Visitors entering a code-locked central control room at Green Mountain Power (GMP)’s Colchester, Vt., headquarters instinctively lower their voices, whispering in deference to operators relaying orders from behind semicircular clusters of screens. It’s an intimidating space; one side of the black-walled room is taken up by a display showing a sprawling, yellow-lit maze of connections and symbols: a map of electricity flowing across the local grid. Technicians here have the daunting job of managing that vast, interconnected network; controlling hundreds of breaker switches; monitoring solar and hydroelectric electrical output; and anticipating energy demand spikes to keep Vermont’s lights on. When there’s an outage, these operators help coordinate the painstaking work of bringing the system back online.
Decarbonizing the U.S. electrical system is not as simple as replacing every fossil-fuel-burning power station with a wind farm or a solar field. Unlike coal and natural gas, renewable resources are intermittent—meaning they don’t work when the wind doesn’t blow or the sun doesn’t shine. A major shift to renewables will require electric grids to be reconstructed to account for those limitations, a massive and costly undertaking. National leaders have made plenty of pledges to address both emissions and resilience, but have been slow to implement real-world solutions. Lately, Green Mountain Power and other forward-thinking power companies have begun bridging that gap, piloting the complex systemwide reconstruction and engineering workarounds necessary to create a reliable, carbon-free power grid before it’s too late.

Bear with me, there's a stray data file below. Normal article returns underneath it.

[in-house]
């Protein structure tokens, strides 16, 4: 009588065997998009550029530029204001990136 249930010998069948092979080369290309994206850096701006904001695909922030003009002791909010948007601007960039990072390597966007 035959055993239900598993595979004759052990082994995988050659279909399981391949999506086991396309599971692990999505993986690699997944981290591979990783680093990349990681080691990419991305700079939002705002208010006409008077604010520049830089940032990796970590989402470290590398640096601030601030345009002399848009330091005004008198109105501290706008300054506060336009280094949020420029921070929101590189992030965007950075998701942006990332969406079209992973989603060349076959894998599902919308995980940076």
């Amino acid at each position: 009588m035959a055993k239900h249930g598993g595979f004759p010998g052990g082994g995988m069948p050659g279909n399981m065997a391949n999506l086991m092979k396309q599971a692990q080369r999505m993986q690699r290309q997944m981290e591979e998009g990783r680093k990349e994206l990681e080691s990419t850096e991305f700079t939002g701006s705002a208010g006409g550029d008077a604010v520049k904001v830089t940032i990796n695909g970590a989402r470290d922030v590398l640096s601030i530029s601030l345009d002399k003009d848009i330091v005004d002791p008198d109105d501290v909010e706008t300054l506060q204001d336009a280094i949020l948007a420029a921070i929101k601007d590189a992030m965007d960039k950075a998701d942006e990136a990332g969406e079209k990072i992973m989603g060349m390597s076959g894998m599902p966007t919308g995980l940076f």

Rural Panton, Vt., is home to GMP’s newest effort to remake the electric system: a “microgrid” attached to a solar power plant, which can distribute its electricity to parts of the nearby community in case they get cut off from the main energy network due to falling trees or heavy snows, common occurrences in this isolated New England town. GMP engineers spent two years modeling electrical scenarios and testing components to make sure the system would work safely. “I can come up with 10,000 reasons why you wouldn’t pursue this,” says Josh Castonguay, VP of engineering and innovation at GMP, standing near a 4.9-megawatt storage battery that helps power the grid when the sun isn’t shining, and which doubles as a local energy supply for the town in an emergency. “This won’t work. That won’t work. They’re all things that you’ve just gotta engineer through.” When activated this month, the Panton system will become the first U.S. utility-built community microgrid able to run on renewable energy without a fossil-fuel backup.